in Space

British research into space weather forecasting given £20m boost

Posted 24 September 2019 · Add Comment

British satellites will be better protected through a £20 million boost to predict severe space weather events, the PM has announced whilst at the UN General Assembly today.

Courtesy Dotted Yeti / Shutterstock

Space weather, such as flares or winds from the Sun’s surface or geomagnetic storms, can damage our satellites and cause power disruptions, issues to air transportation, and problems across communications systems, such as GPS and mobile phone networks.
The £20 million announced today nearly quadruples investment from government into research that can improve systems at the Met Office Space Weather Operations Centre. This will build the UK’s knowledge on how to forecast and better prepare for these space weather events.

This new fund will be used to look closely at space weather innovation, measurement, modelling and risk assessment. By predicting when and where space weather events take place, the Met Office can issue warnings and advice that will allow operators to take necessary action, such as manoeuvring satellites and isolating parts of the power network to ensure the least amount of disruption possible.

The UK will also be able to share forecasts with other space weather centres around the world, including the US Space Weather Prediction Centre.

Prime Minister Boris Johnson said: “From solar flares to magnetic storms, space weather can have a massive impact on mobile phones, transport, GPS signals and the electricity networks we rely on every day at home.
“The funding announced today will help turn Britain’s pioneering research into practical solutions that will protect against any adverse disruption caused by cosmic chaos.”
This comes as the Science Minister Chris Skidmore and UK Space Agency confirms at the UK Space Conference in Wales a further £1.3m towards developing spaceport plans in England, Scotland and Wales, as part of the government’s spaceflight programme, LaunchUK. This funding is on top of the £7.85 million the government intends to invest in developing facilities and operational capabilities at Spaceport Cornwall with Virgin Orbit.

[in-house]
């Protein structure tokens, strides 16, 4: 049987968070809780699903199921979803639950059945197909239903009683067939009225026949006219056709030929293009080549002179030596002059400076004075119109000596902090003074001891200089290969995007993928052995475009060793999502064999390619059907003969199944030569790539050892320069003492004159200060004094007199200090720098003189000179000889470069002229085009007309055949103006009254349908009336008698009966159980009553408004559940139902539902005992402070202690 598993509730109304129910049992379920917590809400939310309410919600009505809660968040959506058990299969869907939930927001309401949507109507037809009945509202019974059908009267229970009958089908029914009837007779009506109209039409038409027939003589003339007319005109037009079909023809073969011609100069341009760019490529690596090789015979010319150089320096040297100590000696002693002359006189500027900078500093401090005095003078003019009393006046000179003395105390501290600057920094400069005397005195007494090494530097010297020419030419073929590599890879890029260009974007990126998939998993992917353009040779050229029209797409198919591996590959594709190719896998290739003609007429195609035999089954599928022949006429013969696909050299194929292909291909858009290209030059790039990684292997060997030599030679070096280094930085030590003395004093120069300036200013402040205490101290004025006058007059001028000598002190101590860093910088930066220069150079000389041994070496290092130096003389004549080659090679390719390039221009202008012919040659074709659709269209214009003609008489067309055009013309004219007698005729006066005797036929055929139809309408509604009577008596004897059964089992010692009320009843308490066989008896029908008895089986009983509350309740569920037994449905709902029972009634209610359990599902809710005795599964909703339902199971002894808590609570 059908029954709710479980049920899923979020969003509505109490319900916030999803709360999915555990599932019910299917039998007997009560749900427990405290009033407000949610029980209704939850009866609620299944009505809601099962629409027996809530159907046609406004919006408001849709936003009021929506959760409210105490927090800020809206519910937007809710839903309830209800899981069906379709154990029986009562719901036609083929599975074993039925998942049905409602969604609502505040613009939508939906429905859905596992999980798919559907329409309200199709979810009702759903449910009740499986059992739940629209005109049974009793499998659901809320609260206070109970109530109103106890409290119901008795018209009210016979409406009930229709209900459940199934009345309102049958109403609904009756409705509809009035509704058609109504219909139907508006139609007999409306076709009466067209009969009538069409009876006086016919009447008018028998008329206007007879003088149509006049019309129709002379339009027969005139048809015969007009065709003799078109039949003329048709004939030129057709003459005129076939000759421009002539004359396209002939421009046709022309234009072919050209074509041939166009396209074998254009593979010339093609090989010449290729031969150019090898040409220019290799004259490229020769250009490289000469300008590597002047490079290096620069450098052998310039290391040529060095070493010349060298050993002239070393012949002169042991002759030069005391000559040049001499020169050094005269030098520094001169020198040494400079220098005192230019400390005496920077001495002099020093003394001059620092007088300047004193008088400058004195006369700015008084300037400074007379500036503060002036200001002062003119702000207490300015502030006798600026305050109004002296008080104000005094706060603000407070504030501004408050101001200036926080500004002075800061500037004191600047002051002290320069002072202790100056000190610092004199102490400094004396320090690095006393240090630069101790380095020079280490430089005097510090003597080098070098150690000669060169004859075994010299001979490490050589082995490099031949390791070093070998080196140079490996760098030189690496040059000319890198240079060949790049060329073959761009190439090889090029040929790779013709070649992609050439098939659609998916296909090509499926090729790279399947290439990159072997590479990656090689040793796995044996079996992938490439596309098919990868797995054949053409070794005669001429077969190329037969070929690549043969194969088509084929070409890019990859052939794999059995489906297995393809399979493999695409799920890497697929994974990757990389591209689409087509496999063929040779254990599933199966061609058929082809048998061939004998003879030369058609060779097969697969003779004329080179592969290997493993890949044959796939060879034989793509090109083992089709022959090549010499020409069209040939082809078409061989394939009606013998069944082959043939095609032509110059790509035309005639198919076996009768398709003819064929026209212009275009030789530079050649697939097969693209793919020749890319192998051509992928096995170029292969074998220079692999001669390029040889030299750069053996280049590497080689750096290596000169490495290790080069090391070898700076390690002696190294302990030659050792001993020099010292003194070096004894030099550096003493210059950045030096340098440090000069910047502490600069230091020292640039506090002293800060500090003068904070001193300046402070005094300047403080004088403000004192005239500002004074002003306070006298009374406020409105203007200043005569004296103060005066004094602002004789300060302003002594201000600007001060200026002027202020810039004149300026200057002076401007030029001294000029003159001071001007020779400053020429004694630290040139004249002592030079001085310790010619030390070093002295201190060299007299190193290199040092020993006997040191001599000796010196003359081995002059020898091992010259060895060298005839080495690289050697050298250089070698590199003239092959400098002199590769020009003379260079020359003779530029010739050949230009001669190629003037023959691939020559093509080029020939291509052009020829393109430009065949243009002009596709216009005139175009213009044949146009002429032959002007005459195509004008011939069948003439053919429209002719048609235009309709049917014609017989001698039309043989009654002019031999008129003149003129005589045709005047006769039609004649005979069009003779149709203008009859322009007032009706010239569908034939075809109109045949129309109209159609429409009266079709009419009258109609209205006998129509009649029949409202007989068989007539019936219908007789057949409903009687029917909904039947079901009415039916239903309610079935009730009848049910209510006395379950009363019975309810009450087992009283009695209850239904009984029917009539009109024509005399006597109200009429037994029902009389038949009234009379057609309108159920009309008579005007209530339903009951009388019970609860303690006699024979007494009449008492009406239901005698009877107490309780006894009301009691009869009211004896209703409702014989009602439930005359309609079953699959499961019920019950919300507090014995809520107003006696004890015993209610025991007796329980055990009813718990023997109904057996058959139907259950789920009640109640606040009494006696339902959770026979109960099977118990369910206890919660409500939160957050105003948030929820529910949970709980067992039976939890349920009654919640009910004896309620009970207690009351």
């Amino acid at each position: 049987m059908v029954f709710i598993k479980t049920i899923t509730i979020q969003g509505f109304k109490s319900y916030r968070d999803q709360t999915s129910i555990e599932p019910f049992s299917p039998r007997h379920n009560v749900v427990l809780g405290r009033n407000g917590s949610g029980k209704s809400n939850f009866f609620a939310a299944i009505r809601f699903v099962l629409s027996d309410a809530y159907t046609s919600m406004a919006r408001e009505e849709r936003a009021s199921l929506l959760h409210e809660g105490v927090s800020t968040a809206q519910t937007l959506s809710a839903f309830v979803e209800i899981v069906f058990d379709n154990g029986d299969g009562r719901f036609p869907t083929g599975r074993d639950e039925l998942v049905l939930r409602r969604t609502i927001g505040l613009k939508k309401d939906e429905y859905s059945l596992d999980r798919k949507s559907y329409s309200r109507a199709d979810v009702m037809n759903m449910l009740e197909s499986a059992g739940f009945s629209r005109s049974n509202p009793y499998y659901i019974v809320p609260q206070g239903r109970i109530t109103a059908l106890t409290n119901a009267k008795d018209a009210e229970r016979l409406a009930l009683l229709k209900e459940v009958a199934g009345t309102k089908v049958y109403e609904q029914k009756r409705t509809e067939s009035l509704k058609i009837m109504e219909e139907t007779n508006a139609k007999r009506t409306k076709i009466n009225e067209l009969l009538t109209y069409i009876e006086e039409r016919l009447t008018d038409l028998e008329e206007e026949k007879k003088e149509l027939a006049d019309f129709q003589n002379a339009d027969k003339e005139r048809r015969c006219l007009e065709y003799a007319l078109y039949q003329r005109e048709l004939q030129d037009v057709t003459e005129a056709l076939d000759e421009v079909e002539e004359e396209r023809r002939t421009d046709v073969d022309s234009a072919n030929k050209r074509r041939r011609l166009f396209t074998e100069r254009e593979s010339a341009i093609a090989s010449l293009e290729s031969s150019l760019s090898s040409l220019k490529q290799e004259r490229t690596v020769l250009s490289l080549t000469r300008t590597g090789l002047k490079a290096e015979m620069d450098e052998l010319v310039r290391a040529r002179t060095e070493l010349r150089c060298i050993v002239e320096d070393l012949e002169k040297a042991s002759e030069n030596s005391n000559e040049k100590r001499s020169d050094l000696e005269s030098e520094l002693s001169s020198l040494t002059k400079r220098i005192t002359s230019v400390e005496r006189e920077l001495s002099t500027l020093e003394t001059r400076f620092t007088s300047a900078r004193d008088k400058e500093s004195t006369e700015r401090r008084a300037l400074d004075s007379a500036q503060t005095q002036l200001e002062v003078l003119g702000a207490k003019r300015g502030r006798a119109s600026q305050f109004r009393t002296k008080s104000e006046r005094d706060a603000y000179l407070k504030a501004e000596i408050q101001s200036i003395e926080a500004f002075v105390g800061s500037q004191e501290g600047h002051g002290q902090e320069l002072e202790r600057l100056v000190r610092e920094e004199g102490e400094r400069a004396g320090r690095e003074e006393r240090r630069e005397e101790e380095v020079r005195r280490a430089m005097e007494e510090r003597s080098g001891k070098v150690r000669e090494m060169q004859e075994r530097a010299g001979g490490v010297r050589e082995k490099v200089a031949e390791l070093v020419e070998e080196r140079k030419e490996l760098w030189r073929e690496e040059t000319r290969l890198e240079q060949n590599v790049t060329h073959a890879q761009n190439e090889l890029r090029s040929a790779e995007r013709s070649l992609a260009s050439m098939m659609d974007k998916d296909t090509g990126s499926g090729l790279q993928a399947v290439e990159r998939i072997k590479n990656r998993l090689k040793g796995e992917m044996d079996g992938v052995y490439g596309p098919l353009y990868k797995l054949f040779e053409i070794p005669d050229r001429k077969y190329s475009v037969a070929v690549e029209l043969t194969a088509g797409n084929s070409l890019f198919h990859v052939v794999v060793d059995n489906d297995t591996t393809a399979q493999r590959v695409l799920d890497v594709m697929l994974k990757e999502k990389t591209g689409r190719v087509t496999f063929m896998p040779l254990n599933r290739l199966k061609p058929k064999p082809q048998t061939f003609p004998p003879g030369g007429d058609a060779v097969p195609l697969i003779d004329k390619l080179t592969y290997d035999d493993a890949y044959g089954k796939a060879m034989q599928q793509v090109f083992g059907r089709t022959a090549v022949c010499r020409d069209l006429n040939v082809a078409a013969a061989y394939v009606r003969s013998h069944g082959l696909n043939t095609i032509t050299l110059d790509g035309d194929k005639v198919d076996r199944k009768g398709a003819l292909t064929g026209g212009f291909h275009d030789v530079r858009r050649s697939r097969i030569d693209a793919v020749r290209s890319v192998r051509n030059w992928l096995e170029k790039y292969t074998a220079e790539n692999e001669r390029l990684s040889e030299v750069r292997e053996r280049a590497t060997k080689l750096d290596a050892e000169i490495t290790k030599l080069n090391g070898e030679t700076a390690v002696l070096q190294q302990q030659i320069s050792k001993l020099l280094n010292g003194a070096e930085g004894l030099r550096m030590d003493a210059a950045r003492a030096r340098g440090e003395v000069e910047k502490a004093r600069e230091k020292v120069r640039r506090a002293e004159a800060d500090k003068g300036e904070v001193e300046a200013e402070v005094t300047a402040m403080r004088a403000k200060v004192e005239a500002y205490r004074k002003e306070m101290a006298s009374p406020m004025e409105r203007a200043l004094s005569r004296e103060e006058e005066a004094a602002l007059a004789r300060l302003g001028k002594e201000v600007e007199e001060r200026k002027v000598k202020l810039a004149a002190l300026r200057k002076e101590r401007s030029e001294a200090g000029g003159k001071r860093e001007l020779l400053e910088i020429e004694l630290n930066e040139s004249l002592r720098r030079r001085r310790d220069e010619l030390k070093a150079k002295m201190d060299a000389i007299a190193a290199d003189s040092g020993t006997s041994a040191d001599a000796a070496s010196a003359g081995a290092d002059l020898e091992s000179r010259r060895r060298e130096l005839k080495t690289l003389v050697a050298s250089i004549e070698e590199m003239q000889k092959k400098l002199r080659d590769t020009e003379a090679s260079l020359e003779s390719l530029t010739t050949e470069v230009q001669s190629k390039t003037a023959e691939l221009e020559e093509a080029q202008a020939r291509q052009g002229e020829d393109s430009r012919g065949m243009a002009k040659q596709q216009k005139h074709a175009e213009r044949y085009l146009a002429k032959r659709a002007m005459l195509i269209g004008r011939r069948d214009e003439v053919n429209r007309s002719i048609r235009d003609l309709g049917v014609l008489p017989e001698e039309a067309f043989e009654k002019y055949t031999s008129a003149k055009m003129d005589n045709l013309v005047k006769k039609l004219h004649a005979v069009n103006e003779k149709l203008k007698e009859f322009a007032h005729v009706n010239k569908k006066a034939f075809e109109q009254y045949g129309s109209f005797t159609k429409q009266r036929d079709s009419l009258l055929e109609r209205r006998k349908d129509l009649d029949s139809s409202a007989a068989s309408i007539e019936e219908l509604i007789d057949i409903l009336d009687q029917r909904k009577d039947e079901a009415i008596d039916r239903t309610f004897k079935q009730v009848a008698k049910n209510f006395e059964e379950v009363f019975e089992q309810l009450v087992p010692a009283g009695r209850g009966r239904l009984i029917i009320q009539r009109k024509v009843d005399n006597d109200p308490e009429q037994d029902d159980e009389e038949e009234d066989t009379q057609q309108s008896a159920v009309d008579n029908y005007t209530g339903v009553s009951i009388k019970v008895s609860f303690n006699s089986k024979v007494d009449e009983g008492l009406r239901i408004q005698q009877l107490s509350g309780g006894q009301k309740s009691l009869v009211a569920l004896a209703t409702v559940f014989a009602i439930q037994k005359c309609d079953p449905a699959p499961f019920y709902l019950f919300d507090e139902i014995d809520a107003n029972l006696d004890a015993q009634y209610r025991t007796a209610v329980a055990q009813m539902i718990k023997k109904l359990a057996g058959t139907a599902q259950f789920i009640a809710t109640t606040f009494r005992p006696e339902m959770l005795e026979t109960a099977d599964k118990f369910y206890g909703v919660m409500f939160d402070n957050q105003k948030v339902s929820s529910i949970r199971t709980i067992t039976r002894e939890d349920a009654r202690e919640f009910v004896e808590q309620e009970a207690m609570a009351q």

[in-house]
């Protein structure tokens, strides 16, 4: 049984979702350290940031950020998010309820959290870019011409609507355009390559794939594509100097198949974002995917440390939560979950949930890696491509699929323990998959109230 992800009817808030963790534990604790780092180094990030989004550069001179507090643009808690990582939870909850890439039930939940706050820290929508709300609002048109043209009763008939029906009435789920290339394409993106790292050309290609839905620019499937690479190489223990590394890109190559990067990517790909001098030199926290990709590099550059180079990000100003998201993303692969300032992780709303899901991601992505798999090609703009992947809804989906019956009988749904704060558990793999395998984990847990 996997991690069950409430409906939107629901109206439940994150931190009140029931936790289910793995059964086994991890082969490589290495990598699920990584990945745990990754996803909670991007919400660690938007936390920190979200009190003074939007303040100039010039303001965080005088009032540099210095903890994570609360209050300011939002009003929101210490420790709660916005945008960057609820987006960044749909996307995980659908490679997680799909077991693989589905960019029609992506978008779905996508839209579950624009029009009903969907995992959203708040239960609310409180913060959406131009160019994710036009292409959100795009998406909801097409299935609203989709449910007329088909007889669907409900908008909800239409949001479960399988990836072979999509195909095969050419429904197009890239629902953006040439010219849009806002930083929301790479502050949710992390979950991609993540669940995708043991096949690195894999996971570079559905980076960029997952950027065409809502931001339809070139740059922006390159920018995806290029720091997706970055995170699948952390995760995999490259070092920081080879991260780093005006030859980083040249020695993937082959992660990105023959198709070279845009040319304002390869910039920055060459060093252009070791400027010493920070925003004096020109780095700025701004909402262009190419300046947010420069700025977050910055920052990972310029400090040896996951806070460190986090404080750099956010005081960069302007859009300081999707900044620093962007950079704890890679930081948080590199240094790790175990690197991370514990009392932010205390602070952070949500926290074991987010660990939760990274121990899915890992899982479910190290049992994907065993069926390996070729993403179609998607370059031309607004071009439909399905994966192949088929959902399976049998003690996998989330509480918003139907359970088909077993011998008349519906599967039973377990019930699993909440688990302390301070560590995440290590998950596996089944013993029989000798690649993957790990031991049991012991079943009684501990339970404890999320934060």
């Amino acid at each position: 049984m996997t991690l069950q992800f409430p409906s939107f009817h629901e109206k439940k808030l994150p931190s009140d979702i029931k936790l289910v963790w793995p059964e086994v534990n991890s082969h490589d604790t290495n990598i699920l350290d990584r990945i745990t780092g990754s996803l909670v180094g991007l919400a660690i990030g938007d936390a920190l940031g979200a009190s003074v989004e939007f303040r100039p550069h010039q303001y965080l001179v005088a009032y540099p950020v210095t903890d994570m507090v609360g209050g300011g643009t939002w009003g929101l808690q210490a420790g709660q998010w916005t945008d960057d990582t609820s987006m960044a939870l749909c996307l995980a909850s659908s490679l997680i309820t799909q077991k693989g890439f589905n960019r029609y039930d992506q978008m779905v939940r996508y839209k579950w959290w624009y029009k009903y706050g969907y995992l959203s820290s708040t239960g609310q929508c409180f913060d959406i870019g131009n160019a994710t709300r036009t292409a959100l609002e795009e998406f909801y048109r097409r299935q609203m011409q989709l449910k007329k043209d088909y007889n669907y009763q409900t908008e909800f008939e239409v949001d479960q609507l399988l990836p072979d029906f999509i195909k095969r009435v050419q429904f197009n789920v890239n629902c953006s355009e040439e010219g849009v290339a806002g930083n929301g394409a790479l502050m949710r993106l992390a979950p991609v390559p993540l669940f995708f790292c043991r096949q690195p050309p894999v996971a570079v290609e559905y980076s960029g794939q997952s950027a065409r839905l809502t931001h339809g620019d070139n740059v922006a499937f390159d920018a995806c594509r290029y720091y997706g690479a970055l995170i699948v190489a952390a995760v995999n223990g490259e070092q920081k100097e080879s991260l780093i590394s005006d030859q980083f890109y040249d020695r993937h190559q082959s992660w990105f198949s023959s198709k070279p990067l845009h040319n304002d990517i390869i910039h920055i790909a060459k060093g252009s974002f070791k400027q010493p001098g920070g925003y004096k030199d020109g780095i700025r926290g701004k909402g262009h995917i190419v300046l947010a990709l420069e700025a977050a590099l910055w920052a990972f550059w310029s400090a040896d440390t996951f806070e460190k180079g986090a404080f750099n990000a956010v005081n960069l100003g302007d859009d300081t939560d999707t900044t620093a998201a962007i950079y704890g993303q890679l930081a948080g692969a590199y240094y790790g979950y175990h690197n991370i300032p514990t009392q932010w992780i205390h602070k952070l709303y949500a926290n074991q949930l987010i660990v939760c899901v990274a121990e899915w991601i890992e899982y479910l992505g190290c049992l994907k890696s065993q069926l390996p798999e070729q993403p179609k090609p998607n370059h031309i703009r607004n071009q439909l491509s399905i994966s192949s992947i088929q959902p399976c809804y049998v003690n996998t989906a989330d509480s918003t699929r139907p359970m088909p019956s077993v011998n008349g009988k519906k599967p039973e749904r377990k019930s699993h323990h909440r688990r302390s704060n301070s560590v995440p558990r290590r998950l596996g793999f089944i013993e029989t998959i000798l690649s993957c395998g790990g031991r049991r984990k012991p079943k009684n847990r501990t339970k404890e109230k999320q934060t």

The UK Space Agency has also committed £31.5 million in grants for the proposed vertical launch spaceport project in Sutherland, Scotland, and for Lockheed Martin and British company Orbex to provide launch services from that site.

Once operational, spaceports have the potential to create commercial space launch services in the UK, giving our world-leading satellite industry access to space from UK soil for the first time and creating high-skilled jobs in the surrounding areas.

The new funding will be shared between sites around the country:
•    £499,811 to Snowdonia Aerospace for the Snowdonia Spaceport Development Plan, which aims to create a centre for space R&D, training and satellite launch.
•    £488,000 to Machrihanish Airbase Community Company for the spaceport cluster plan in Argyle, Scotland, centred on an aerodrome with the longest runway in Scotland.
•    £306,480 to Cornwall Council for an Accelerated Business Development and Research Project at Spaceport Cornwall, supporting its ambition to be a centre for future flight technologies.

Science Minister Chris Skidmore said: “Our space sector is incredibly strong and productive, with innovative firms and the UK’s world-class university researchers playing a leading role in the new space age.

“A truly strategic approach to space is needed now more than ever and we must develop our national space capabilities, while strengthening our international partnerships, to take full advantage of opportunities like satellite launch from the UK and defend against serious threats such as space weather.”

Later today, the UK Space Agency and Australian Space Agency will set out their intention to develop a ‘Space Bridge’ agreement to unlock greater collaboration on space between the two countries’ governments, regulators and industry.

The UK and Australia already have a shared space history, with the first British rockets lifting off from Woomera, South Australia in the 1950s. The Australian Space Agency was established last year following close consultation with the UK Space Agency. This new agreement will maximise opportunities even further for trade links and sharing best expertise.
Minister for Investment Graham Stuart said: “Our UK space sector holds some of the most future-focused and exciting businesses in the country. It’s great to see so many of them represented at the conference today, alongside trade delegations from around the world.
“The internationalisation of space exploration will be transformational and the UK-Australia Space Bridge is the perfect example of how we can facilitate further collaboration between countries as we all strive for the same goals in research and investigation.
“DIT’s dedicated space team and its global network of trade advisors are part of a government-wide push to grow investment and exports in the sector.”


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